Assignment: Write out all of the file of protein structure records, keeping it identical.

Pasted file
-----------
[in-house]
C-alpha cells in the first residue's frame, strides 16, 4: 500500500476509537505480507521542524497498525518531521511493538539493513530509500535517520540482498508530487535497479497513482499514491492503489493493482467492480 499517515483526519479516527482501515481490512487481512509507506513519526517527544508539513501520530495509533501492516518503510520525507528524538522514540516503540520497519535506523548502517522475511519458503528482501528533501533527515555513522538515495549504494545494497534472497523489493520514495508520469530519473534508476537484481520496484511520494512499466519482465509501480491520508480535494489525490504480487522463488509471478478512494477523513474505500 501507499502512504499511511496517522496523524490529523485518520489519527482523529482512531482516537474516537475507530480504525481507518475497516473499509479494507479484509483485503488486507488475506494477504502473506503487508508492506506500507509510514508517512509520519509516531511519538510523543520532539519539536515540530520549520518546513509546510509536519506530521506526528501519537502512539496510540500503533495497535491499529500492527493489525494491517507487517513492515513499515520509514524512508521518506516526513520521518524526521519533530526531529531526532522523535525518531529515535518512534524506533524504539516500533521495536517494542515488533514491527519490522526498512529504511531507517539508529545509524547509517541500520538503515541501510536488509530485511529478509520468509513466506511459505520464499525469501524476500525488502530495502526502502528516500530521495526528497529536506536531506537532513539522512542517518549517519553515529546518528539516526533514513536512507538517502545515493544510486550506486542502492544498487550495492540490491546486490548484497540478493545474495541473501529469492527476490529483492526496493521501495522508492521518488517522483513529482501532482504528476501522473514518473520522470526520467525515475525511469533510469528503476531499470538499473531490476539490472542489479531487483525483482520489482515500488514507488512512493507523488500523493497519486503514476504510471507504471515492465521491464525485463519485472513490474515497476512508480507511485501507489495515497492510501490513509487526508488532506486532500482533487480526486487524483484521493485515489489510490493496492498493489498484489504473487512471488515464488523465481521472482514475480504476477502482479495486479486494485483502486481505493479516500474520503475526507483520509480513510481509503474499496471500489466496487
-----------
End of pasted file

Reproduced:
[in-house]
C-alpha cells in the first residue's frame, strides 16, 4: 500500500476509537505480507521542524497498525518531521511493538539493513530509500535517520540482498508530487535497479497513482499514491492503489493493482467492480 499517515483526519479516527482501515481490512487481512509507506513519526517527544508539513501520530495509533501492516518503510520525507528524538522514540516503540520497519535506523548502517522475511519458503528482501528533501533527515555513522538515495549504494545494497534472497523489493520514495508520469530519473534508476537484481520496484511520494512499466519482465509501480491520508480535494489525490504480487522463488509471478478512494477523513474505500 501507499502512504499511511496517522496523524490529523485518520489519527482523529482512531482516537474516537475507530480504525481507518475497516473499509479494507479484509483485503488486507488475506494477504502473506503487508508492506506500507509510514508517512509520519509516531511519538510523543520532539519539536515540530520549520518546513509546510509536519506530521506526528501519537502512539496510540500503533495497535491499529500492527493489525494491517507487517513492515513499515520509514524512508521518506516526513520521518524526521519533530526531529531526532522523535525518531529515535518512534524506533524504539516500533521495536517494542515488533514491527519490522526498512529504511531507517539508529545509524547509517541500520538503515541501510536488509530485511529478509520468509513466506511459505520464499525469501524476500525488502530495502526502502528516500530521495526528497529536506536531506537532513539522512542517518549517519553515529546518528539516526533514513536512507538517502545515493544510486550506486542502492544498487550495492540490491546486490548484497540478493545474495541473501529469492527476490529483492526496493521501495522508492521518488517522483513529482501532482504528476501522473514518473520522470526520467525515475525511469533510469528503476531499470538499473531490476539490472542489479531487483525483482520489482515500488514507488512512493507523488500523493497519486503514476504510471507504471515492465521491464525485463519485472513490474515497476512508480507511485501507489495515497492510501490513509487526508488532506486532500482533487480526486487524483484521493485515489489510490493496492498493489498484489504473487512471488515464488523465481521472482514475480504476477502482479495486479486494485483502486481505493479516500474520503475526507483520509480513510481509503474499496471500489466496487